Ambitious owner Jiang Lizhang apologises for not signing Andres Iniesta but rules have led to sorry state of Chinese Super League
Success at Serie A-bound Parma and bold goals for Granada suggest that Chongqing Lifan project would have legs if lawmakers eased up on restrictions
Last week Andres Iniesta pulled on his first club football shirt that wasn’t branded with Barcelona’s badge, although it did share the same number on the back and sponsor across the chest.
That the 34-year-old opted for Vissel Kobe of the J.League, rebuffing overtures from the Chinese Super League, has been put down to the involvement of his friend Hiroshi Mikitani, the CEO of Japanese e-commerce giant Rakuten and owner of his new club as much as the comparative quality of life on offer in Japan over China.
Within hours of his unveiling in Tokyo, disappointed Chongqing Lifan boss Jiang Lizhang was at his own press conference where he apologised for not completing the signing of the Spanish schemer.
“We expected to take Chongqing Lifan to a new level,” he said.
“In July of last year, I brought Iniesta to Chongqing and he was preparing the groundwork for his move.
“I was very much looking forward to this happening, but it was not possible and I’m sorry, just like everyone else.”
This was revealing as it was at odds with the statement put out by the club earlier in the month where they distanced themselves from a move for Iniesta, carefully refuting media reports.
“Recently, the media reported that the Spanish star Iniesta will join the club on a high salary,” wrote club president Jiang Lizhang, before outlining his commitment to developing domestic talent.
Many people took that to be not so much a denial as an insurance policy, an indication that the club was trying to get Iniesta to sign but also acutely aware that the financial climate of the Chinese Super League has changed over these last couple of seasons, and perhaps a willingness to be creative with the accounting department in order to get him on board.
— Granada C.F. (@GranadaCdeF_en) 4 August 2016
Where the Brazilian invasion of Hulk, Oscar and Alex Teixiera was part of a shopping spree that put the English Premier League in the shade, the last window was frugal by comparison.
If not for Beijing Guoan stumping up a record fee for an African player when they signed Cedric Bakambu from Spanish side Villareal – once it included the “transfer tax” on top of his €40 million (US$46.9 million, HK$367.7 million) buyout – the majority of deals were conveniently priced under the tax threshold.
The curbs on spending have come from on high, as part of a wider move to rein in spending at home and abroad.
It’s clearly harder for the clubs with the increased scrutiny on their balance books but the continued pressure of delivering on the pitch.
Interestingly, the owner used his press conference to confirm that he would not look at sacking manager Paulo Bento despite the club’s recent run of poor form, the one manner of spending that chairmen seem willing to continue.
Jiang is clearly ambitious and trying his best to bring the club to the level he wants.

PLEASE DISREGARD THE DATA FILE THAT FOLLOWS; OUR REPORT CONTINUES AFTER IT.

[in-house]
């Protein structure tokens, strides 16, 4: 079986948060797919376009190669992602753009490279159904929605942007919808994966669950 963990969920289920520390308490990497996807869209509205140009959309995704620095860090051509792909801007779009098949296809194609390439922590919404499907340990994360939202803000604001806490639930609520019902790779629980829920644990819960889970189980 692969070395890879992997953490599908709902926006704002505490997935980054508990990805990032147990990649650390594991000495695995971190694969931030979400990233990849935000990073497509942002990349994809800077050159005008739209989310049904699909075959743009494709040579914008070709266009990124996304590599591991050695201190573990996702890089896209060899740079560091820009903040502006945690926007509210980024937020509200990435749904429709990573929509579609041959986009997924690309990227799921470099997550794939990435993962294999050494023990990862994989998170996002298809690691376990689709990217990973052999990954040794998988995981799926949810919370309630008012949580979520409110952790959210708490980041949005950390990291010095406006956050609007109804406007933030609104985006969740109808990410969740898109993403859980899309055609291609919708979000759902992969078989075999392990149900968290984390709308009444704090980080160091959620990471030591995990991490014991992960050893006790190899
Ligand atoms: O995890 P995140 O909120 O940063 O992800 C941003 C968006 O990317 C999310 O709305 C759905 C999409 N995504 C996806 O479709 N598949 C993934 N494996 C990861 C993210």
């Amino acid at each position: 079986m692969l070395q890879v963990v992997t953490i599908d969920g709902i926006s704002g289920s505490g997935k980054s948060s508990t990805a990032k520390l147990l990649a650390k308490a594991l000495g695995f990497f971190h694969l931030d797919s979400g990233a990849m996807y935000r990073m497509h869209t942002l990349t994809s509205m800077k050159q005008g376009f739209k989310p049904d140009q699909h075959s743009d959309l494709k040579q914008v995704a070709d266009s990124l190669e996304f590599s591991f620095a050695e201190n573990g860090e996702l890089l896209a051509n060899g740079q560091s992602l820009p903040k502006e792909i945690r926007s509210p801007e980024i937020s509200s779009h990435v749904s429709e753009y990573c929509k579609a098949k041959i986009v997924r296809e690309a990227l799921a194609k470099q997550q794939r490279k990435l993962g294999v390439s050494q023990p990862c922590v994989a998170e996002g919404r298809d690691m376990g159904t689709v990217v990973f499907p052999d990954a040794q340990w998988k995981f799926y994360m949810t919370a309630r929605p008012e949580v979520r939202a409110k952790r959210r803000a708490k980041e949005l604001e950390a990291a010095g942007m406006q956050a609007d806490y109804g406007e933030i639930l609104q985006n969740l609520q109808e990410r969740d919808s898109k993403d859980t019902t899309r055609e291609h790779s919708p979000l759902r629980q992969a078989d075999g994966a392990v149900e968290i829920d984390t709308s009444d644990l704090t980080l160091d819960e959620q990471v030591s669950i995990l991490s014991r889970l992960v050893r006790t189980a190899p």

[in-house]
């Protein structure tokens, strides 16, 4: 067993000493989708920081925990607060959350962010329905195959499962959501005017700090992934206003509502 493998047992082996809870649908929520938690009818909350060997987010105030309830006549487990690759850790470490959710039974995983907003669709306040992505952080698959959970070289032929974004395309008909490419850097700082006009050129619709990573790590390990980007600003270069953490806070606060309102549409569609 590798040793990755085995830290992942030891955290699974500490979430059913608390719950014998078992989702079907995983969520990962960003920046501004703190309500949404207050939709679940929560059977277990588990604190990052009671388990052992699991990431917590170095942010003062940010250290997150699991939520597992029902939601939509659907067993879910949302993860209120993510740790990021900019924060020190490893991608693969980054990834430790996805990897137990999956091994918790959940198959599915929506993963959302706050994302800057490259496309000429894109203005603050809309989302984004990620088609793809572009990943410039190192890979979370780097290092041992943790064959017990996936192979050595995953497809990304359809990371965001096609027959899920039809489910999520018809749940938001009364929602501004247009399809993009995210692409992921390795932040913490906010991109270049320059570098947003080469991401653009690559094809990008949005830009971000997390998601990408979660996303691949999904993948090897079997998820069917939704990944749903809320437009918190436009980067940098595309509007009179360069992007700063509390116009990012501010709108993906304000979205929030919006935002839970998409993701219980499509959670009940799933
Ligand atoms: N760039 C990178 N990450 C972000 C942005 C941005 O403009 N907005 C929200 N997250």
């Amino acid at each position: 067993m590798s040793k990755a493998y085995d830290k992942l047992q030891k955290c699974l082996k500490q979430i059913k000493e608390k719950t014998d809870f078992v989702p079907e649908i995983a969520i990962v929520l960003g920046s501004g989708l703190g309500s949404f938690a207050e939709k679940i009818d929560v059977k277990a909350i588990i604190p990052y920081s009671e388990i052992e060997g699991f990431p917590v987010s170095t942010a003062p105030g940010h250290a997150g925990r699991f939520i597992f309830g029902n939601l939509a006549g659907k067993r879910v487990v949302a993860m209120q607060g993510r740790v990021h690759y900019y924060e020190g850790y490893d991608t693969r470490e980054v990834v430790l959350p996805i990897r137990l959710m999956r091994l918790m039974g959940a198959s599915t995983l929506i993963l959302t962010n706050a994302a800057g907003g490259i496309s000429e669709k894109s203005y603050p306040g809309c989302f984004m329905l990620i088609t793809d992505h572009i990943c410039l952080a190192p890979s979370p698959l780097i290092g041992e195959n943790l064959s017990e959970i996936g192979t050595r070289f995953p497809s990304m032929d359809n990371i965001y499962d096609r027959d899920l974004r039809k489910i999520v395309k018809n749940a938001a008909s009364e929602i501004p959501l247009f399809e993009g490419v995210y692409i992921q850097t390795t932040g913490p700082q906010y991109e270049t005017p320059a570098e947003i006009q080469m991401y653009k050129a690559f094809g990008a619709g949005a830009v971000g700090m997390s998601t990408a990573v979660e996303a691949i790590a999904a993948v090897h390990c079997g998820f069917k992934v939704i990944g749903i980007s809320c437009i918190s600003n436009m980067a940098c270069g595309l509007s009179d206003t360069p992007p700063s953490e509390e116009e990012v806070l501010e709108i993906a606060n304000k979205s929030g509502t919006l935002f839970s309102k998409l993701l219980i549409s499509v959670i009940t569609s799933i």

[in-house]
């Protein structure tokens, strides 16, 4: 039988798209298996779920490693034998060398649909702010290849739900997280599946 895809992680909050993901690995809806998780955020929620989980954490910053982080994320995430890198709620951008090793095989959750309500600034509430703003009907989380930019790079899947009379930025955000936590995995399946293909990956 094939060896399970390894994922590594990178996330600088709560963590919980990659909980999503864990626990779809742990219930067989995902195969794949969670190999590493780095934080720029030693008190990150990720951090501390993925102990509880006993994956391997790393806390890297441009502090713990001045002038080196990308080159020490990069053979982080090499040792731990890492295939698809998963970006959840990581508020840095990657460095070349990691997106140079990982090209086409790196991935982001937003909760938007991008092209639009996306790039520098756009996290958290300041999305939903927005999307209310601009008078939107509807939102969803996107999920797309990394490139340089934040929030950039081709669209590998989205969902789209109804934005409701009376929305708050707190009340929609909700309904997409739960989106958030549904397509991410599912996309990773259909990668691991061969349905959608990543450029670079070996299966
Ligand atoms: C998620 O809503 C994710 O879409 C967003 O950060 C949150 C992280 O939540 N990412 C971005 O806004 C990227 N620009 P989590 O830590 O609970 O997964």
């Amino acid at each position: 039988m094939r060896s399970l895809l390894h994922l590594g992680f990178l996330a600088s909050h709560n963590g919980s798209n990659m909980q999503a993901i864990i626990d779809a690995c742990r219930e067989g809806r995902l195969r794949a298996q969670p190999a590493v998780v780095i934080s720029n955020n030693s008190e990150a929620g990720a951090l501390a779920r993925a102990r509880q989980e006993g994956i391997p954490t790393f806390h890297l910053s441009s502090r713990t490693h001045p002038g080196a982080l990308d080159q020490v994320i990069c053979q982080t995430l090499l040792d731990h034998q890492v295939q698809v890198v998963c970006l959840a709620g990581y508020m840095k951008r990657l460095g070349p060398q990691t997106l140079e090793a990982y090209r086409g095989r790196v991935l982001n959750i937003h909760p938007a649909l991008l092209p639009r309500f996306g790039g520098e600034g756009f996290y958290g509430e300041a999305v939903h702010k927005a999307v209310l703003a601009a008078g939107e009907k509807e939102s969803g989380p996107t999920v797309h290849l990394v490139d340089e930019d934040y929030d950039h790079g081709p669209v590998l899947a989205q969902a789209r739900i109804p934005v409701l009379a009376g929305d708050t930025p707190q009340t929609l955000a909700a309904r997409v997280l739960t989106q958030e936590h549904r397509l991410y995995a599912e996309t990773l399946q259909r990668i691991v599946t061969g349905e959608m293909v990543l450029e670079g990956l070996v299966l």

On Sunday his Parma side celebrated promotion to Serie A, their third promotion in a row.
Parma have a new Chinese President, Jiang Lizhang, who pledged the club will “rise again like a giant to take its rightful place”. 60 percent of the Serie B side's shares sold to Desports Group in China pic.twitter.com/ou4ocMDGdS
— Xinhua Sports (@XHSports) 17 November 2017
It’s the first promotion since Jiang took a 60 per cent stake in the club last summer and he has immediately delivered on his stated aim.
“Parma will rise again like a giant to take back its rightful place in Italian football. I hope we can soon celebrate Serie A with the team and the fans,” he said – and celebrate they did on Sunday.
Jiang’s other European interest are not delivering on his promises yet. When he took over at Spanish side Granada from the Pozzo family he declared that he wanted to get the club in European competition by 2019.
They are about to finish their season in mid-table of the second tier so there will have to be a rethinking of the timetable if not the priority from the boss, who also became the first Chinese minor investor in an NBA team when he bought 5 per cent in the Minnesota Timberwolves.
The current conditions in the CSL are stifling and while the fans might get hot under the collar at the lack of star quality being brought in, the blame doesn’t fall at Jiang’s feet.
— Manchester City (@ManCity) October 23, 2015
The current dream that the league will become a hothouse for young domestic talent seems some distance away as clubs pay fortunes to older domestic players and continue to pick them.
Maybe it needs Jiang to come through on another rumour that he denied last week.
Manchester City owners City Football Group are purported to be interested in getting their first club in China and the talk is that it will be Chongqing.
Jiang says it is just a rumour but based on his ambition and what happened with Iniesta, he might just be keeping his cards close to his chest.
The Chinese Super League returns to action after the Fifa World Cup.